November 30, 2018
RealDecoy at the Jamaica Computer Society Knowledge Forum: Topics at the forum ranged from data to artificial intelligence to cryptocurrency, but we dug deeper to answer, what does the future look like, beyond the infrastructure and programs?
Written by Geoff Waddington, COO
Representing RealDecoy, I appeared on a panel at the 2018 Jamaica Computer Society Knowledge Forum, packed with representatives from companies across the industry. Myself and my fellow panelists represented the private and public sector, with a breadth of experience using and applying tech in both business and social contexts. I was joined onstage by Stacey Hines (ICD Group), Trevor Forrest (876 Solutions, Chairman of NICTAC), Hassan Khan (TODAQ), Nadeen Matthews (NCB) and Andre Williams (Jamaica Customs).
The panel, “Charting the way forward for Digital Jamaica,” addressed a full audience. While questions spanned everything from data to artificial intelligence to cryptocurrency, we were asked to dig deeper and answer, what does the future look like, beyond the infrastructure and programs?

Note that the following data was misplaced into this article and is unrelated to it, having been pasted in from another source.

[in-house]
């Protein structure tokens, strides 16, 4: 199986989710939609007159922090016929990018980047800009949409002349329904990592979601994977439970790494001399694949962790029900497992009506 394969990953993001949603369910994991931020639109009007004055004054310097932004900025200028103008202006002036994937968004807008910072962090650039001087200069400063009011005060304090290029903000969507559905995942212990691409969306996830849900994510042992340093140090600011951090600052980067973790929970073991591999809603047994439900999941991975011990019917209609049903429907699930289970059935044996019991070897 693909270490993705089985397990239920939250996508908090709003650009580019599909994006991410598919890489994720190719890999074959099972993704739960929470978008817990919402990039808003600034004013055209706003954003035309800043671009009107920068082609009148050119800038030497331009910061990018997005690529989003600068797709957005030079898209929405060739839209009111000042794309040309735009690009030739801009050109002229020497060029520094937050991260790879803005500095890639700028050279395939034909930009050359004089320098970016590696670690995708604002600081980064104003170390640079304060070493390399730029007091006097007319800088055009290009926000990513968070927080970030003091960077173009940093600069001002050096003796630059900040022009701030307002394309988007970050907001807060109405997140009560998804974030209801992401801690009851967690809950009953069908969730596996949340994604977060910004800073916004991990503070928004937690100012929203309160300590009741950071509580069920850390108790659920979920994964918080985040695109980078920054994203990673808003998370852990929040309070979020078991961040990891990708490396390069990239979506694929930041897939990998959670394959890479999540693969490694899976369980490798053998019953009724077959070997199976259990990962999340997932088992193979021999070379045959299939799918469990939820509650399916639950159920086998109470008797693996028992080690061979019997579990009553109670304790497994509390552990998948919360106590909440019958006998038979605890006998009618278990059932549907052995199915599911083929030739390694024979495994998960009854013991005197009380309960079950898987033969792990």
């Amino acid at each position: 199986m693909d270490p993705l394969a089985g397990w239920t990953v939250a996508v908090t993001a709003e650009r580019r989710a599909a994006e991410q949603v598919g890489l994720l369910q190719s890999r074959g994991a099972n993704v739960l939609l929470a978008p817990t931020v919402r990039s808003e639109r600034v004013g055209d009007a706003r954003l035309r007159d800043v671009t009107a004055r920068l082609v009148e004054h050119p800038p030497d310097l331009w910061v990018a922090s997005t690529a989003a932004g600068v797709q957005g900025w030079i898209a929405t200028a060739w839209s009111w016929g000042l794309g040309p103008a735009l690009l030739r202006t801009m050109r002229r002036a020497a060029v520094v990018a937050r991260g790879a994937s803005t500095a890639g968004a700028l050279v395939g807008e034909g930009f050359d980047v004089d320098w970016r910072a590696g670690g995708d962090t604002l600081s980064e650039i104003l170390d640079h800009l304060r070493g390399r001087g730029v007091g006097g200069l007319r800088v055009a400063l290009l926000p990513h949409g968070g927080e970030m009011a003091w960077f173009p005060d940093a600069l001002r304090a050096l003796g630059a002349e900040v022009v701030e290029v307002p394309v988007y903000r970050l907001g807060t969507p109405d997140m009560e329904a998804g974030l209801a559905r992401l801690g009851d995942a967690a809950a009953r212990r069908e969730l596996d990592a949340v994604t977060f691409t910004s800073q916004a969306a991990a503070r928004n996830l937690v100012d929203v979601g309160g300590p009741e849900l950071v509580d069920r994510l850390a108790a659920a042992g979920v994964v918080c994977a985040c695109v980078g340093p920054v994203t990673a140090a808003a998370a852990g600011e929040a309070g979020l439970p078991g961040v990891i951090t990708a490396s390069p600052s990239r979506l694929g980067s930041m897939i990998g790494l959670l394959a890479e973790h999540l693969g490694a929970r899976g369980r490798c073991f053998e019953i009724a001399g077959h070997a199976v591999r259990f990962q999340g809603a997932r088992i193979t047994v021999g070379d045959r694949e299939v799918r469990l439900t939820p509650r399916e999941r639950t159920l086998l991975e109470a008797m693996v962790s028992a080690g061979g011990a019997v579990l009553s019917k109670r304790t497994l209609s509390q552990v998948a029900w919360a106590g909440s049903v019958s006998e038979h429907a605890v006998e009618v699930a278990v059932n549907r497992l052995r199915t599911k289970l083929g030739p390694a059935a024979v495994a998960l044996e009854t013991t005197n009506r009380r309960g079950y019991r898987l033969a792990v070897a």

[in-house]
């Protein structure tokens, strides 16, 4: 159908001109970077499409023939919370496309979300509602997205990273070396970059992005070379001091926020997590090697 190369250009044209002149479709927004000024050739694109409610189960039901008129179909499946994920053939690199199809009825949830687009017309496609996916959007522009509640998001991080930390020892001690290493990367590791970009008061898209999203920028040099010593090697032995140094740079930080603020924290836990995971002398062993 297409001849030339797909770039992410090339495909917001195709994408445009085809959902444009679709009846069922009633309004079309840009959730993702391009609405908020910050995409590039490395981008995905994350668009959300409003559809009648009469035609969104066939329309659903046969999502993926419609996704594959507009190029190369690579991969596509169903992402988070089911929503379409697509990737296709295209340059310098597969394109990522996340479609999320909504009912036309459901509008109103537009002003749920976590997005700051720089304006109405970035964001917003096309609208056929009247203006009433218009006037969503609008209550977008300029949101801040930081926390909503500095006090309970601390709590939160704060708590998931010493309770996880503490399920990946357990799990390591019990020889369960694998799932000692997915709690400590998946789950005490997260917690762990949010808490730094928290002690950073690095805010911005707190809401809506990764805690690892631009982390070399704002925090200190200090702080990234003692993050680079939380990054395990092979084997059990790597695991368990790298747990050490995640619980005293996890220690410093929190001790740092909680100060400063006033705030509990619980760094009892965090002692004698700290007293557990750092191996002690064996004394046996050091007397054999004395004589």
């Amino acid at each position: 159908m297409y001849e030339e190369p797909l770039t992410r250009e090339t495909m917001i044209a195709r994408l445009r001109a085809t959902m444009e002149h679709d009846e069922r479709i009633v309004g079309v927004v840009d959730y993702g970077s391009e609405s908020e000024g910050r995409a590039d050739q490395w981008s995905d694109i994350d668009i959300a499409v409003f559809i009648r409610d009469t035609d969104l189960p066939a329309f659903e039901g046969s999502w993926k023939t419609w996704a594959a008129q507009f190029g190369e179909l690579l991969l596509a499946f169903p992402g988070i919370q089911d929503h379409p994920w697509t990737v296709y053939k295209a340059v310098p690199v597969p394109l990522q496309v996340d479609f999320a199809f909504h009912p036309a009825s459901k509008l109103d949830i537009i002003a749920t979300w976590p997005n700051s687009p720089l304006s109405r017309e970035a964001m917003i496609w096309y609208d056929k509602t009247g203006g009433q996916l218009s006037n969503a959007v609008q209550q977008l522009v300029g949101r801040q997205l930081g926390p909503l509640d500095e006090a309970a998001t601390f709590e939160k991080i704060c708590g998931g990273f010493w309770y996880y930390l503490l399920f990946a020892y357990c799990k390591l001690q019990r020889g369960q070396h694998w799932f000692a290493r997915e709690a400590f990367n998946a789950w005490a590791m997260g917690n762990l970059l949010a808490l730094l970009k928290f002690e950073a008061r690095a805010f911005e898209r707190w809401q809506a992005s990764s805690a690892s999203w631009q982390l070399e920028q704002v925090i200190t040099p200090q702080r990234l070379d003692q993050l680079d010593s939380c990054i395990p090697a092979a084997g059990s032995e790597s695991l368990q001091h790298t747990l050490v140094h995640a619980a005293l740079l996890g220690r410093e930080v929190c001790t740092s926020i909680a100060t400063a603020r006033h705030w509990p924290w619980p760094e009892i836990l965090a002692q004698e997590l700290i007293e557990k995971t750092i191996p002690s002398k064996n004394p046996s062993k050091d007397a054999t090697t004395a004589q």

While speaking, I emphasized the inevitable shifts in the job market that accompany a digital society, emphasizing two aspects: training students and, just as crucially, retaining them after.
Educating a workforce for the future means equipping students with the ability to lean independently and think beyond prescriptive learning. As computers are rapidly able to manipulate information and, for all intents and purposes, ‘learn’, the skills the workforce will demand are adaptability, emotional intelligence, leadership and an ability to grasp the long-term implications of short-term priorities.
Something we’ve observed time and time again as a company, is that the employees we train and grow in Jamaica then see better opportunities overseas (often within our Canadian office.) This isn’t driven purely by financial motivations, but also work culture, job autonomy or futures for their own families. This is not within the realm of an individual company to tackle, but business and government together. To continue transforming Jamaica, we need to ensure the engineers of its future are here to help do it.
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